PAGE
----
The new chief executive of Apple, Mr. Tim Cook set out to streamline his image Tuesday when he spoke at the “D: All Things Digital” Conference in Rancho Palos Verdes, CA. Cook spent 6 months as Vice President for Corporate Materials at Compaq before Steve Jobs asked him to join Apple in 1998 as the Senior Vice President for the Worldwide Operations. Cooks background also includes 12 years in the North American Fulfillment Center as the director at IBM, and the chief operating officer of the computer reseller division of Intelligent Electronics.
Passing the Torch
Cook became CEO of Apple last August after co-founder Jobs resigned to fight his battle with pancreatic cancer and unfortunately passed away less than two months later. Cook has always stated he is not trying to imitate Steve Jobs and reiterated it during the conference when he said “I’ve never really viewed or felt the weight of trying to be Steve, it’s not who I am, and it’s not my goal in life. I am who I am, and I’m focused on that, and being a great CEO”. There were moments during the conference when you could see Mr. Cook being overwhelmed with emotion, especially as he recalled Jobs death saying it was “absolutely the saddest days of my life.”
Cook remained secretive when it came to new products and made sure it was known he was not scared to fight, in court if necessary, to protect them. He only made a passing reference of two of Apple’s peers, Google and Facebook, and when he was asked how he felt about Google’s recent innovations he simply responded with “I love Apple’s”. But when asked about Facebook he replied with “I think we can do more with them, they have their way of doing things, but people can say that about us as well.”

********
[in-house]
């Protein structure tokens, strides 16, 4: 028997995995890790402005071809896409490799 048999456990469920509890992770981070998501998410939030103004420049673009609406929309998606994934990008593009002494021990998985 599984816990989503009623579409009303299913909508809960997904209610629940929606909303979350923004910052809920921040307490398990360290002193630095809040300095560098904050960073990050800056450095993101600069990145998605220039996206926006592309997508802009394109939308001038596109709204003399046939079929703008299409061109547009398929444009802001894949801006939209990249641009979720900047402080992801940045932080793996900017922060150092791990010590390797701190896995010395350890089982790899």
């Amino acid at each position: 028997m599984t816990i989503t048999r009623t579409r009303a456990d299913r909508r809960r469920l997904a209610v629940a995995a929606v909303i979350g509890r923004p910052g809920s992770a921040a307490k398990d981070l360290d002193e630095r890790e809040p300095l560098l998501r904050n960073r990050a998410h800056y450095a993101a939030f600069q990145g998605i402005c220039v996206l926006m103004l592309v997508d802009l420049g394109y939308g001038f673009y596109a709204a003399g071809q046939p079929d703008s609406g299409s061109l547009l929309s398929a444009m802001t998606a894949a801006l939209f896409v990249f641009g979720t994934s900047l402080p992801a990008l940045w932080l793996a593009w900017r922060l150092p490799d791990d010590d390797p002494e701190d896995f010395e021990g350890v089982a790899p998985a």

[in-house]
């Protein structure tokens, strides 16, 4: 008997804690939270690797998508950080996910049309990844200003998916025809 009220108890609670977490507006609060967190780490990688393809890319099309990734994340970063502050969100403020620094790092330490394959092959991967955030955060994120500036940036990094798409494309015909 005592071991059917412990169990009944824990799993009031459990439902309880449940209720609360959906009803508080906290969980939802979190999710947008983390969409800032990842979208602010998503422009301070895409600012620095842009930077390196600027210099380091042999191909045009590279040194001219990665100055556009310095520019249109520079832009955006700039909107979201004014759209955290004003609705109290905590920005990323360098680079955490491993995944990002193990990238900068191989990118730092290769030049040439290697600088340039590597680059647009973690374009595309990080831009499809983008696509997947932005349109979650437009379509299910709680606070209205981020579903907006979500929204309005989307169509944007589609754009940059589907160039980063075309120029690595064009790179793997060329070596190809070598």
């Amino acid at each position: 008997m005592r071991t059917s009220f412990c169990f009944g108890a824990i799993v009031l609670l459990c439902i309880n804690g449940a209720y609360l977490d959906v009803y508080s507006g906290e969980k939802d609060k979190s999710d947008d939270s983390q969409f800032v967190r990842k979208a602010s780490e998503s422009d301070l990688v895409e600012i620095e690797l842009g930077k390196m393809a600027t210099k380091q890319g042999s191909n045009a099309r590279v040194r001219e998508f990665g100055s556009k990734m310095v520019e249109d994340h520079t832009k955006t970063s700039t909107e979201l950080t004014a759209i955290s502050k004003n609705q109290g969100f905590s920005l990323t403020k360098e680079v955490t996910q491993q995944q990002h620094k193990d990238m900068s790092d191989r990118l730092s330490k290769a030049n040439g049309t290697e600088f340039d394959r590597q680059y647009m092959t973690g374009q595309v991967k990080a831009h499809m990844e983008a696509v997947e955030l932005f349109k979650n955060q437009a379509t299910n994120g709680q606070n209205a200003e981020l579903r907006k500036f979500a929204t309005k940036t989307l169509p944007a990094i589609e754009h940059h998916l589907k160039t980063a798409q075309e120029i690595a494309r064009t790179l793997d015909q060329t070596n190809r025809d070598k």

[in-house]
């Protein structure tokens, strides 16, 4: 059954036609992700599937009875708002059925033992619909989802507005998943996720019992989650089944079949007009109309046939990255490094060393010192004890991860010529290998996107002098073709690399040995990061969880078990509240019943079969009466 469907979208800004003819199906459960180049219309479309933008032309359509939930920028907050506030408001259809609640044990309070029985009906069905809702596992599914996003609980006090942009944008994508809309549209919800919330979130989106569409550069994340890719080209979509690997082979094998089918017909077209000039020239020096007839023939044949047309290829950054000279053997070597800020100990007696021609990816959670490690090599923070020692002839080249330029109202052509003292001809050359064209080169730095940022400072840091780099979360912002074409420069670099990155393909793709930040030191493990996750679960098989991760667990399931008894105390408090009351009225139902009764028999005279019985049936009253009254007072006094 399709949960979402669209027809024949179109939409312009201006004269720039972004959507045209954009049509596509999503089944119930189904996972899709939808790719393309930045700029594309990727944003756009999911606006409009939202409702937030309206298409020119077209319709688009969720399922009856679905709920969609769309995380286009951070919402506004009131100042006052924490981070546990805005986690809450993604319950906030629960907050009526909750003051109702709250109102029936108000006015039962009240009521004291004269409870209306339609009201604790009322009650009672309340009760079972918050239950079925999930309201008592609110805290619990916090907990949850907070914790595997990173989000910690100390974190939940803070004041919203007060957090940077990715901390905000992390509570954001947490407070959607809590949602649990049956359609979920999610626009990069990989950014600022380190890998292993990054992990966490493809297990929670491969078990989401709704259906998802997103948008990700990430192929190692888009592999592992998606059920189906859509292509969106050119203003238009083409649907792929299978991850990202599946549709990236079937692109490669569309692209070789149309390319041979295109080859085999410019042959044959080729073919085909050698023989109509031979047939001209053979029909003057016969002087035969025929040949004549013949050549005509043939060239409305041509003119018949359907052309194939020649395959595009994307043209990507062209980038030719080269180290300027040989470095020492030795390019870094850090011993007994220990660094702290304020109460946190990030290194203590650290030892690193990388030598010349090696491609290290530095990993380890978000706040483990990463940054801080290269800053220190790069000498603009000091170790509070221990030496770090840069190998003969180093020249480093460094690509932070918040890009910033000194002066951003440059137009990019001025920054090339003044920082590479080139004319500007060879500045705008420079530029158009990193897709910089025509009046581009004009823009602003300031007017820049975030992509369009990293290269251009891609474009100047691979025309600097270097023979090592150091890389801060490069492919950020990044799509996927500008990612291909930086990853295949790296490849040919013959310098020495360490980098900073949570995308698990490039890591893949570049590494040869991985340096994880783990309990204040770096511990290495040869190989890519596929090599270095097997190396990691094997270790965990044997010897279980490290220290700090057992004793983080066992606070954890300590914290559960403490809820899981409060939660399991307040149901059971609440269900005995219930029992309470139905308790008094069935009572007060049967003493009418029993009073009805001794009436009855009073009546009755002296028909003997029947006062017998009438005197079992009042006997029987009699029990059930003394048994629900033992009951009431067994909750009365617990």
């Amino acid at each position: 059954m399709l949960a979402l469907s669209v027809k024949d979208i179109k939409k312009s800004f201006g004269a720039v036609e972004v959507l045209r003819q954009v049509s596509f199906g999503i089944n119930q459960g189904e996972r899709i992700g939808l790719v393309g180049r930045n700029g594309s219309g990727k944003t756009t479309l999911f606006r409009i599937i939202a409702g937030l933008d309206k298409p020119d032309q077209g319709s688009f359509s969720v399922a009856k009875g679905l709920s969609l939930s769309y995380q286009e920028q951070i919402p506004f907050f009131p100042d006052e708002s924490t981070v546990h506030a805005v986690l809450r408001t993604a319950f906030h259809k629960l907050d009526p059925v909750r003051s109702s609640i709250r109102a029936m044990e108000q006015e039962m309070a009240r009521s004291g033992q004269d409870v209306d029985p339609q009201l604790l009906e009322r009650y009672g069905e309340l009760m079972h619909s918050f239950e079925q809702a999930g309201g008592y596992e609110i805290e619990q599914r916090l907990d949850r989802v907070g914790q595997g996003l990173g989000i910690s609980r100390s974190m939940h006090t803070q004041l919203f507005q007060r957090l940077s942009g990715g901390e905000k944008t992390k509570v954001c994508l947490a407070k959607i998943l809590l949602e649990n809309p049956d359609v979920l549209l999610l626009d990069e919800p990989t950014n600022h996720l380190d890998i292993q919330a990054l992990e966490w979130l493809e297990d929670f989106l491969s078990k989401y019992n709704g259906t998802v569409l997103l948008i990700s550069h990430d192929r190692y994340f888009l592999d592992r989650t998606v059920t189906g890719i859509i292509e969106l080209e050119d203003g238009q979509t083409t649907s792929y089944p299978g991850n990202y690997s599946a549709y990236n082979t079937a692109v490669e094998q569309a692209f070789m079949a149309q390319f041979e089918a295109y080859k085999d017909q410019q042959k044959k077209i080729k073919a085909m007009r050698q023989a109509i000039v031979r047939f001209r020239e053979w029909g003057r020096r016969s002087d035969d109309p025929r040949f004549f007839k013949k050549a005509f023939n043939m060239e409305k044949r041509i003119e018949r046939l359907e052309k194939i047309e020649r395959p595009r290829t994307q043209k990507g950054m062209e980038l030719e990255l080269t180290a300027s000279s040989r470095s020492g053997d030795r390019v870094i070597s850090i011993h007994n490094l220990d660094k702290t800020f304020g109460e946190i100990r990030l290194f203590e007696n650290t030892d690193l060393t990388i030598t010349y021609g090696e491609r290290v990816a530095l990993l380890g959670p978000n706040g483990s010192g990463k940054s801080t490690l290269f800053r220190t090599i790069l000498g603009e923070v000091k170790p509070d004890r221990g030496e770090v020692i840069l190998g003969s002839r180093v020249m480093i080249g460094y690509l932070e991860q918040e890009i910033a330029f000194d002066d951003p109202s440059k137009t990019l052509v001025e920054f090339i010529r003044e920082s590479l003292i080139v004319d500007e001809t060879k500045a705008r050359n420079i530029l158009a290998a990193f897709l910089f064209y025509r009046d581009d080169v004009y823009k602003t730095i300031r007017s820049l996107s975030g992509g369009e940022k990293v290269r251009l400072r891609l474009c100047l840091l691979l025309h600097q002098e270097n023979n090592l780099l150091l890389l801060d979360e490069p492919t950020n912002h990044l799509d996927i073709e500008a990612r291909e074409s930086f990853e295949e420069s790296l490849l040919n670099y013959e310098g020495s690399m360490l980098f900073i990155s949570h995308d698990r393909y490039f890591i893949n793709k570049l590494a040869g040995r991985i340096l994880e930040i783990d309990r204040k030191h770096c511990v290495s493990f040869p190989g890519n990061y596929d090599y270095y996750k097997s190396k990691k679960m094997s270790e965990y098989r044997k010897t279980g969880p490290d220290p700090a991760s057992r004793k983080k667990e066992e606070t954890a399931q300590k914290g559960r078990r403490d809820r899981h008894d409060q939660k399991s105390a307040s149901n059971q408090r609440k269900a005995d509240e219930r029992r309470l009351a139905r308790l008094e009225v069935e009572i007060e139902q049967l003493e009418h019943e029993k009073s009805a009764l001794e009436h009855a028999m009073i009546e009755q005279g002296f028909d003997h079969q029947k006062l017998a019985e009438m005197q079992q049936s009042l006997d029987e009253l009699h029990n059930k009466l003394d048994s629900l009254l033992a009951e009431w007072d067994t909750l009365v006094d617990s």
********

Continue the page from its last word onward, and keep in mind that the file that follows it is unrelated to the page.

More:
Cook offered very little insight to the future of Apple, only noting that the company has prompted micro-managing the China-based factories and the working conditions. With over 700,000 employees one of the goals will be to reduce overtime.
Doing What’s Right
Based on advice from Jobs himself, Cook said he will be making his own decisions and will not rely on his legacy. “He told me to never do that, to never ask what he would do,” Cook said. “Just do what was right.” Cook does appear to be following suit to an extent, he seems to believe in Apple just as much as Jobs did.